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Zoology Publications from Victoria University of Wellington—Nos. 63 and 64

Development of the Egg and Prolarva

Development of the Egg and Prolarva

The eggs are oval (mean dimensions of a standard sample of 100 are 1.81 × 1.48mm), dorsoventrally depressed and attached to the substrate by a flattened adhesive base. At an early stage of development the yolk is central and subspherical and has a mean diameter of 1.30mm. Development to hatching (Fig. 3, Nos. 1-11) takes 24 days at 11.5°C. No eggs were found earlier than the gastrulation stage, and these were estimated to be approximately two days old.

Second day (Fig. 3, No. 1). The blastodisc has spread half way around the yolk. Epiboly is not obvious. There are six main oil globules and about 150 smaller ones present in the yolk.

Third day (Fig. 3, No. 2). The blastodisc continues to expand over the yolk, covering about two-thirds of the yolk surface. The embryonic shield is present as a thickened strip of the blastodisc.

Fourth day. The blastopore is reduced to a small opening bordered by the thickened germ ring. The narrow embryonic shield lies notched into the yolk. Many of the small oil globules have coalesced to form large globules.

Fifth day (Fig. 3, No. 3). The closing of the blastopore is complete. The optic vesicles are present but rudimentary. The embryo is still deeply notched into the yolk, particularly in the head region, and the tail is flat.

Seventh day (Fig. 3, No. 4). The embryo has increased in length, encircling more than half of the yolk. There is a distinct pericardial cavity anterior to the head. The three main divisions of the brain are distinguishable. The lens tissue is separate from the ectoderm. Approximately 11 pairs of myomeres are present, arising posterior to the faint outlines of the auditory placodes. Kupffer's vesicle lies beneath the developing tail bud.

Eighth day (Fig. 3, Nos. 5 & 6). The brain, from the dorsal aspect, shows clearly defined ventricles, each covered by a thin roof. The optic cups surround the spherical lens tissue, and the chorioid fissure has not yet closed. The anterior myomeres are chevron-shaped, and the tail bud begins to lift clear of the yolk.

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Tenth day (Fig. 3, No. 7). The heartbeat is regular, sending blood slowly through the major blood vessels. The head has expanded laterally, and the brain ventricles, especially that of mesencephalon, have increased in size. The chorioid is slightly pigmented and the fissure has closed. Two small otoliths are present in each round otic vesicle. The gut is thin and tubular.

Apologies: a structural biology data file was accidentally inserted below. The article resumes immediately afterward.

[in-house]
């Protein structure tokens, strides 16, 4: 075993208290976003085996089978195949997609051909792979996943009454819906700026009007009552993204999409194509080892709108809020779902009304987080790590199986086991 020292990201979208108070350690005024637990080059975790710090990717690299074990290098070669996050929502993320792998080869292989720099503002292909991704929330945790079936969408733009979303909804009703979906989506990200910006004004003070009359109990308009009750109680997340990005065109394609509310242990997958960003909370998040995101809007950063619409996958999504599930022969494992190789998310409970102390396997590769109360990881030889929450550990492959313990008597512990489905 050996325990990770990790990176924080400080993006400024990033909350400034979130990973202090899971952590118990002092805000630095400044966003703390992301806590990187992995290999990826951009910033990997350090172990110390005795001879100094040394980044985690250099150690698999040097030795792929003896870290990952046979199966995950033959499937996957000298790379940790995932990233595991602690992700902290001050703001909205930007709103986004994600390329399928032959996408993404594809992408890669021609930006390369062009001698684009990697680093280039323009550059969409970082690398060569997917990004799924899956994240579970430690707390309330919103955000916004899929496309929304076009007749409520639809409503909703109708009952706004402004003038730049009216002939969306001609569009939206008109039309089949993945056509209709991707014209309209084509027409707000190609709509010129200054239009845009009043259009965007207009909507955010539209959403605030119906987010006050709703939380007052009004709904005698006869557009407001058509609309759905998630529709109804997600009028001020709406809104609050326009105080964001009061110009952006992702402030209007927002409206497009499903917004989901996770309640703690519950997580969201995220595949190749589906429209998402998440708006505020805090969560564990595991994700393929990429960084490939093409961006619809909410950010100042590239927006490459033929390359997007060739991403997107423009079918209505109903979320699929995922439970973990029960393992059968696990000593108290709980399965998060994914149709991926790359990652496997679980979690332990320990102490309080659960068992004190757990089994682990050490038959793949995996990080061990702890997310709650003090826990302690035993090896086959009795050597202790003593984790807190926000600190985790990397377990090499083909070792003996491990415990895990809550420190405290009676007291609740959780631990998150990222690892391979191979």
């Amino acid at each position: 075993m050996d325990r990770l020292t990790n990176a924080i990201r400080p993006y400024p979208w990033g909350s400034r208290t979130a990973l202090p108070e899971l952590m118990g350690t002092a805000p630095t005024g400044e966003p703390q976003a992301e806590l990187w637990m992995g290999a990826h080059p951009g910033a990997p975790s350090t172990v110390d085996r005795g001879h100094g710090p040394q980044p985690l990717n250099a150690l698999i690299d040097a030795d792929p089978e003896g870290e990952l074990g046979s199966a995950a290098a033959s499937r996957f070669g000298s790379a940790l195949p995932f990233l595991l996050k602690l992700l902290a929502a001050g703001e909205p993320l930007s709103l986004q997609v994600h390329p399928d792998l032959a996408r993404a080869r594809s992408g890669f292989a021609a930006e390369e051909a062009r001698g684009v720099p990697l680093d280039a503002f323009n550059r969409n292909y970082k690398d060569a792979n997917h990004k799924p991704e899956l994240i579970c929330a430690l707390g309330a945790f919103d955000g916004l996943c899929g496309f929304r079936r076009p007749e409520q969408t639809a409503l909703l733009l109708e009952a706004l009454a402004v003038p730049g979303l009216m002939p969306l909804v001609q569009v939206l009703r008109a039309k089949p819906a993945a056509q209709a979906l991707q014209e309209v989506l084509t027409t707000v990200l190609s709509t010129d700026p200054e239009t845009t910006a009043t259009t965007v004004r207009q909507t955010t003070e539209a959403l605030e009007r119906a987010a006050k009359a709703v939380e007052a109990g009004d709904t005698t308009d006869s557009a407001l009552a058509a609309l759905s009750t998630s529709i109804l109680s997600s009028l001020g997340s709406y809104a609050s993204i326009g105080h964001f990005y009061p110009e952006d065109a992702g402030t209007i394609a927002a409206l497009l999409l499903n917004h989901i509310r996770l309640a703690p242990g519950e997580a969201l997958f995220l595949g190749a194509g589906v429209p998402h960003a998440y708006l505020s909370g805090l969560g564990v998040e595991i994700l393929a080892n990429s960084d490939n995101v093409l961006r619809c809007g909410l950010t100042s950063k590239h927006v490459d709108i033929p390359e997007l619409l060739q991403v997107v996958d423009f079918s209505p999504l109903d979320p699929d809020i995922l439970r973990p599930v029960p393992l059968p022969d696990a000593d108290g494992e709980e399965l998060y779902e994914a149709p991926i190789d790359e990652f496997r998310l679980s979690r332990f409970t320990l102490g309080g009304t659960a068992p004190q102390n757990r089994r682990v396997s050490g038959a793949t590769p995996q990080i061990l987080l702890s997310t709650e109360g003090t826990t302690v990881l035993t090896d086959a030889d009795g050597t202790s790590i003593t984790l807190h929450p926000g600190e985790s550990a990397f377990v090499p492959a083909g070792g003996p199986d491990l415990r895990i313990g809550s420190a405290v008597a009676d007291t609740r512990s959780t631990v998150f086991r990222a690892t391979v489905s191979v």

Fourteenth day. The head is broad and has lifted from the yolk, exposing the chambers of the heart and the developing lower jaw. The sinus venosus is a thin expanded sac lying within the pericardial cavity forward of the head, and receiving blood from the large vitelline vessels. The brain lobes are rounded and larger. The chorioid fissure appears as a faint white line on the ventral aspect of the eye. The eyes are prominent and the lenses can still be seen through the chorioid pigment. The upper parietal peritoneum has scattered melanophores. Pectoral fin buds are present and the tail has turned to lie parallel with the head and trunk. A single large oil globule and ten smaller ones are present in the yolk.

Sixteenth day (Fig. 3, No. 8). Very little change has taken place, except that the jaws appear more definite and slightly fleshy.

Twentieth day (Fig. 3, Nos. 9 & 10). The olfactory pits appear as shallow depressions anterior to the telencephalon. The tail overlaps the head and there is an increase in the number of peritoneal melanophores. The embryo alters position frequently. A single large oil globule remains in the yolk.

Twenty-fourth day (Fig. 3, No. 11). The yolk is reduced considerably and the ventral aspect of the embryo faces upwards. Pigmentation of the chorioid appears complete, the silvery appearance of the eye being due to the presence of iridiophores. The embryo is cramped within the egg and the tail completely overlaps the head and turns on itself. The mouth, olfactory bulbs and pectoral fins are well formed. The gut is long and convoluted. The liver and the green spherical gallbladder lie behind the yolk. The upper peritoneal pigment is arranged approximately as two rows of 10 large stellate melanophores, extending from above the liver to the vent. In some individuals two rows of 3-4 stellate melanophores are present on the lower parietal peritoneum extending back from the yolk. Just prior to hatching the embryo becomes active and begins to flex its tail. As a result, the chorion is ruptured and the prolarva is released.

Prolarva (Fig. 4, Nos. 1 and 2). Prolarval length on hatching ranges from 5.35mm - 6.10mm. Like D. puniceus there was some variation in the amount of yolk present in each prolarva immediately after hatching. The yolk contains a single reduced oil globule, and the heart lies on the anterior margin of the yolk sac. The gut is long and convoluted and extends past the mid-length of the body. Upper peritoneal pigmentation is scattered and extends from above the liver to the vent. Some individuals retain the lower peritoneal pigmentation. A yellow tinge lies within the muscles directly above the peritoneal pigment, and extends beneath the otic capsules and the hind-brain. Two stellate melanophores are present beneath each pectoral fins, but no pigment is present on the head.

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The measurements of prolarvae are as follows:
Number of fish 23
Standard length (mm) 5.70 (5.35-6.10)
Head length (mm) 1.04 (0.95-1.10)
Eye length (mm) 0.43 (0.40-0.45)
Snout to vent (mm) 3.43 (3.20-3.60)
Greatest depth (mm) 1.02 (0.80-1.20)